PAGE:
SM: I think the practical information is super important because, you know, we can delve into the research and that’s also very important. But what happens in the clinic? You know, what happens with clients, you know? We talk about what’s the first line of defense; like, what do you get the most bang for your buck.
SM: So, do you want me to go ahead and play the question?
DR: Yeah, let’s play the question, and then we can dive in after that.
Caller: Hi, Dr. Ruscio. I’ve been enjoying all your podcasts and your information on your website. I really appreciate your sound advice. My sister is seeing a functional medicine doc for some thyroid issues. He is wanting her to buy and commit to a $2,700 liver detox program. I’m really looking for some information about whether this is a good idea or a bad idea. And, I would like to get your opinion. Could you direct me to a source that would give me a sound perspective on a liver detox program? Or give me your opinion on that? I would appreciate it. So, thank you so much, Dr. Ruscio.
DR: Yeah, let’s answer that question, because there are a few really important things there. There is the issue of liver detox, liver detox as it relates to thyroid, and then a $2,700 liver detox…
SM: That’s a price tag. Now that is a price tag.
Dr. Ruscio’s previous approach to detoxification
DR: Right, and I want to come back…I mean, I want to pick into this in more detail. So, you’re giving me a great lead-in to a couple things come back to in just a moment. But before we transition, something I’d like to provided…say you are a practitioner listening to this, and you are doing this, you’re doing these detox cleanses. I would challenge you to experiment and try putting half of your patient group or your client group on the detox and the other half just on the lifestyle interventions – dietary and lifestyle interventions. And see if you can notice an appreciable change in one group to the other. And if you really want to be scientific, you can use something like an SF-12 – Short Form 12, or one of the short forms, which are just different …like a 12-question survey that gives a research validated indicator as to someone’s overall level of health and well being. So, you can have one group…you could have both groups do one of these Short Form 12 assessments before-and-after doing either intervention and see if you notice a significant difference between one group and the other group. That’s if you want to be really scientific. But to be really practically, you could just put half the people on diet and lifestyle, the other half diet and lifestyle with the supplements, and see if you notice a big chance. I would think that, for most people, you’re not going to see a huge change.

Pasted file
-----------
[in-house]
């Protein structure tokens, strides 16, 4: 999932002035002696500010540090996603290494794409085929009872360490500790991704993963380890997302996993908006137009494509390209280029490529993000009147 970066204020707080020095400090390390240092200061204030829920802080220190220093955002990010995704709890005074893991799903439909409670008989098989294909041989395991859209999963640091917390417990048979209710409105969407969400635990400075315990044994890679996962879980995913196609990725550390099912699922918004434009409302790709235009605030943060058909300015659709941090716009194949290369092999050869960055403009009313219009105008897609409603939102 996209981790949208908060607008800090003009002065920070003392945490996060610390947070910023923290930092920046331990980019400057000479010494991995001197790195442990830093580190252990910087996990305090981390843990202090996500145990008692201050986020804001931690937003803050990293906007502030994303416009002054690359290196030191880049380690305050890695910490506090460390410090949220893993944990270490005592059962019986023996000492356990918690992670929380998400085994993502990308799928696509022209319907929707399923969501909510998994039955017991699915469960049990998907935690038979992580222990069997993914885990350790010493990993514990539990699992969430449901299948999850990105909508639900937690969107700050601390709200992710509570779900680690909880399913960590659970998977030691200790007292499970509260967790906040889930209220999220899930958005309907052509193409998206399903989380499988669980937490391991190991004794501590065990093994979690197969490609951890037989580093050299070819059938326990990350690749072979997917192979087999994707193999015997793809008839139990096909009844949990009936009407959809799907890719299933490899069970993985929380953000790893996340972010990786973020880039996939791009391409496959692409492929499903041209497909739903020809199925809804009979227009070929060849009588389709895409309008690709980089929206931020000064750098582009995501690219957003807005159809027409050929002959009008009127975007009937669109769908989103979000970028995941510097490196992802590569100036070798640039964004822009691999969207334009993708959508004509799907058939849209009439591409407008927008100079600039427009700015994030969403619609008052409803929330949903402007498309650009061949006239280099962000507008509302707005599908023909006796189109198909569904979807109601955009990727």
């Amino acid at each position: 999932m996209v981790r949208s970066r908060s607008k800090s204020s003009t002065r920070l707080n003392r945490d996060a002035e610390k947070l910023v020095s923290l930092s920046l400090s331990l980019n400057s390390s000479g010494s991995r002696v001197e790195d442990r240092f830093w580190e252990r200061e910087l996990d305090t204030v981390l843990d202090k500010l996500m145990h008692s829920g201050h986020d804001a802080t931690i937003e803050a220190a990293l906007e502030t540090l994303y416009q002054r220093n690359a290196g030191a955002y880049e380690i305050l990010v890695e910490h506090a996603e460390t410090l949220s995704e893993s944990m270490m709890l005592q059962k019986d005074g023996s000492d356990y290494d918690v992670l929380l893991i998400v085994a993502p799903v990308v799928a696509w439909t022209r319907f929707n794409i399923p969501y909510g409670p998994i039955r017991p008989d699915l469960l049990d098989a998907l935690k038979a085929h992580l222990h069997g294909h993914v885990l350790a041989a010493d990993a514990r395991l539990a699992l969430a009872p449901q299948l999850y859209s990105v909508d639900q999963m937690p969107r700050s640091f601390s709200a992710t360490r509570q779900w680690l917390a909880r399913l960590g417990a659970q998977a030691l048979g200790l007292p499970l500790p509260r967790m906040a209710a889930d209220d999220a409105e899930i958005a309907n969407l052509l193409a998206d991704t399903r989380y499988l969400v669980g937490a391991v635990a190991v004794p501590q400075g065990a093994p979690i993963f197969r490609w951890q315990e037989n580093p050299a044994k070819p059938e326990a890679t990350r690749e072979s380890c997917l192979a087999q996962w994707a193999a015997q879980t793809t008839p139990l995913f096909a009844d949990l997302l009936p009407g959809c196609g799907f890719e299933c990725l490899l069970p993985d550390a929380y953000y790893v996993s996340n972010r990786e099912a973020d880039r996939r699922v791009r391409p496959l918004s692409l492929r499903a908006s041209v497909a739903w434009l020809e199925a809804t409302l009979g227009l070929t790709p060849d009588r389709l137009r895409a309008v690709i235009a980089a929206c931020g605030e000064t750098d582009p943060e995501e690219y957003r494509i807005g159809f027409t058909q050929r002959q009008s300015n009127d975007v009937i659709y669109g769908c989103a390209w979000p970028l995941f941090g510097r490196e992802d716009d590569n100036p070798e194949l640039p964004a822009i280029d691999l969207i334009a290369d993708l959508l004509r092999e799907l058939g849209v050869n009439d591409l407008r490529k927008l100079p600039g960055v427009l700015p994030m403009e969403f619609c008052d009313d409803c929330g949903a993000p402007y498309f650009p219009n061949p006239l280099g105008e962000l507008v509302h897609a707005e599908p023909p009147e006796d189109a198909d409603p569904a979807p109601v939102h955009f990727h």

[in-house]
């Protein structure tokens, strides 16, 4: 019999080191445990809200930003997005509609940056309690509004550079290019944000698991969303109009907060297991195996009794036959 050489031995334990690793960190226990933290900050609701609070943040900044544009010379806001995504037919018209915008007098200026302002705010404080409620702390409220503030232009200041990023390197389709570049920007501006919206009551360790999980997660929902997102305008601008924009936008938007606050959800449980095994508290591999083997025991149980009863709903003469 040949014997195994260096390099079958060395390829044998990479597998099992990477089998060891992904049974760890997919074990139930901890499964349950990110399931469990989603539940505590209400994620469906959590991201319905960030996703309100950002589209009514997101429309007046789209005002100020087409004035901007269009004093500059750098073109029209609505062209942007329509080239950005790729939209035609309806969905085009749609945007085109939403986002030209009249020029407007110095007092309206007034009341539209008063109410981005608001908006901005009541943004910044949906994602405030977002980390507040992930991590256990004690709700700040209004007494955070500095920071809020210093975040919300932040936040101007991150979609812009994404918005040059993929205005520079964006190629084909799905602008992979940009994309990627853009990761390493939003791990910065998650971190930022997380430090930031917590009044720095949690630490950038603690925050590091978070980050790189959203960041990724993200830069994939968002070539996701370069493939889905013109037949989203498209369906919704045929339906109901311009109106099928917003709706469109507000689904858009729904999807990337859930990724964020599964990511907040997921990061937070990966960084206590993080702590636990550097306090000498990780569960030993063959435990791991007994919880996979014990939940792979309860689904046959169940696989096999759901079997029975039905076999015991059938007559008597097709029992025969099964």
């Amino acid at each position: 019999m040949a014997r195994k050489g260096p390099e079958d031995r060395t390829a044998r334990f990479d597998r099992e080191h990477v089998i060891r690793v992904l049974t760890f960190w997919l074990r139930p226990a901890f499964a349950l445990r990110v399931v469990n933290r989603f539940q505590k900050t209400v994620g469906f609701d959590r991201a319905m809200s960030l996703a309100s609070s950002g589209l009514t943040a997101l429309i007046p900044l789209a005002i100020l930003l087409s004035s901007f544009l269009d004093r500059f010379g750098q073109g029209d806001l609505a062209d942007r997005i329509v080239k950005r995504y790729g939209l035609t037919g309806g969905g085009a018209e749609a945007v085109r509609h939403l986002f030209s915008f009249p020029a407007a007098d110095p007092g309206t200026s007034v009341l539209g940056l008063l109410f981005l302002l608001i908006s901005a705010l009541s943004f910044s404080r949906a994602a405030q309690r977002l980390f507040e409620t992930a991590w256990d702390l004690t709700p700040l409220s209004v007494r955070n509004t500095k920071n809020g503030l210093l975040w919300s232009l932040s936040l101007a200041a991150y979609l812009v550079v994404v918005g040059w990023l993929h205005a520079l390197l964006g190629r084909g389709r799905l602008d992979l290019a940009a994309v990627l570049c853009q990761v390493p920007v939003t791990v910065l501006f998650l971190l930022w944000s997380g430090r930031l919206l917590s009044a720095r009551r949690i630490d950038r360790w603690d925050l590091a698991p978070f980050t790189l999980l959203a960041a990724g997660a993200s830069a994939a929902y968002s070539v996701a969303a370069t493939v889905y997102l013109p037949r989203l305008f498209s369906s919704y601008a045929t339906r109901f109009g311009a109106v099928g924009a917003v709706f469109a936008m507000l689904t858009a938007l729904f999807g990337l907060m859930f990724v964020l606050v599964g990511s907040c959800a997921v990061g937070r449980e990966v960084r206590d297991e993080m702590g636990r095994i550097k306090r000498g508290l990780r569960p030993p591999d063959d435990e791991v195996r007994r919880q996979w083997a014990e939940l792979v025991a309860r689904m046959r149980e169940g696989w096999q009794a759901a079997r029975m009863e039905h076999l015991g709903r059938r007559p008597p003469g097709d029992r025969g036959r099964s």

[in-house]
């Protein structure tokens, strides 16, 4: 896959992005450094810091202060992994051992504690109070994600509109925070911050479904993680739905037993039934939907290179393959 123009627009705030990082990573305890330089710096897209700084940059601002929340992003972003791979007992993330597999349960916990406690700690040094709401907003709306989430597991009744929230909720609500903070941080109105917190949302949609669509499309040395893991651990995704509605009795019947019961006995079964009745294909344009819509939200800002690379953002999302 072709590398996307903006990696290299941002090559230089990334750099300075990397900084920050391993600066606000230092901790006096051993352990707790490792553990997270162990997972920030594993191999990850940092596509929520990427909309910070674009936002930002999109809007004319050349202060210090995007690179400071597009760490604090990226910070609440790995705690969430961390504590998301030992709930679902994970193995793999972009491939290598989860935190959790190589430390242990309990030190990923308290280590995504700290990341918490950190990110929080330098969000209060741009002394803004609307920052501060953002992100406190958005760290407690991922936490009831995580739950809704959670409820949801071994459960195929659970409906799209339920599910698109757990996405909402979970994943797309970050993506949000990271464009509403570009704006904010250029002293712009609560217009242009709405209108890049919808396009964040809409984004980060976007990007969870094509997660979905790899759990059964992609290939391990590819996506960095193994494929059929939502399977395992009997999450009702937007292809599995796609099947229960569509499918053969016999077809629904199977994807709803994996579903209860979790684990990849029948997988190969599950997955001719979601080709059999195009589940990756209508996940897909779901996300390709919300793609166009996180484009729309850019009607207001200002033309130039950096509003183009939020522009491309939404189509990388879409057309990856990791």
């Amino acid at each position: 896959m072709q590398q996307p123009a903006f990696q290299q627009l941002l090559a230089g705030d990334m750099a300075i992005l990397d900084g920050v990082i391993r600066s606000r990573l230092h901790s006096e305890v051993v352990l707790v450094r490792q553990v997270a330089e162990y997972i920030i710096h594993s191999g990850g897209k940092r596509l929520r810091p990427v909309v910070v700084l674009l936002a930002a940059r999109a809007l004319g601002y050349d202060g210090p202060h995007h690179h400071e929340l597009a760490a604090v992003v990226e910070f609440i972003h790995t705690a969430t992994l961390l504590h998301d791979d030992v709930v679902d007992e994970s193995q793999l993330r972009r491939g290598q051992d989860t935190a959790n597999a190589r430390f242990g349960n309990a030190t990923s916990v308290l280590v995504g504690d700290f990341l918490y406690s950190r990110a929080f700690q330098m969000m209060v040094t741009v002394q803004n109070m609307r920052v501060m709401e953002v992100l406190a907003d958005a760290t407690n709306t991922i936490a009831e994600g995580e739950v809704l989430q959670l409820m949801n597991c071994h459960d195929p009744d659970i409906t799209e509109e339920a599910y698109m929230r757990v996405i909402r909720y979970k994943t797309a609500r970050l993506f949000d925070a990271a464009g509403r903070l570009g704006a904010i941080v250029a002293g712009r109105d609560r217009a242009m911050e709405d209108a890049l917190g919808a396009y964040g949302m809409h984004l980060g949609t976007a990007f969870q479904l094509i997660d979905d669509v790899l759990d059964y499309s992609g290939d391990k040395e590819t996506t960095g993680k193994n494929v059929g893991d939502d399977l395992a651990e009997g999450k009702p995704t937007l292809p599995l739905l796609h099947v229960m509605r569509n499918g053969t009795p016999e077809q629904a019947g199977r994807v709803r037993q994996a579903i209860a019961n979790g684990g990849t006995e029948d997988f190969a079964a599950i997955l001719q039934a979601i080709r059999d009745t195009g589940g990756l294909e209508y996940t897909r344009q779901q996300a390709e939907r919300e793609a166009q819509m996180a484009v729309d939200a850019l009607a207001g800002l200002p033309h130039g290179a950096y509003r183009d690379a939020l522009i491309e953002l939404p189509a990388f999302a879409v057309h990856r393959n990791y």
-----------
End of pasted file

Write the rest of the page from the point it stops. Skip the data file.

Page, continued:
DR: It is, it is. So, thank you for the question. So, my…..I guess, let me give you a little bit of my back story, where, maybe, I’m coming from. I used to do an initial 30-day detox program with most of the patients that came into the office. Now, this program costs $350, maybe $400, so it’s a far cry from $2,700. It was a well laid out detox program, where you got a little booklet, and you had all of these recommendations for diet and lifestyle, and had some detox supplements. And, people got better for doing it.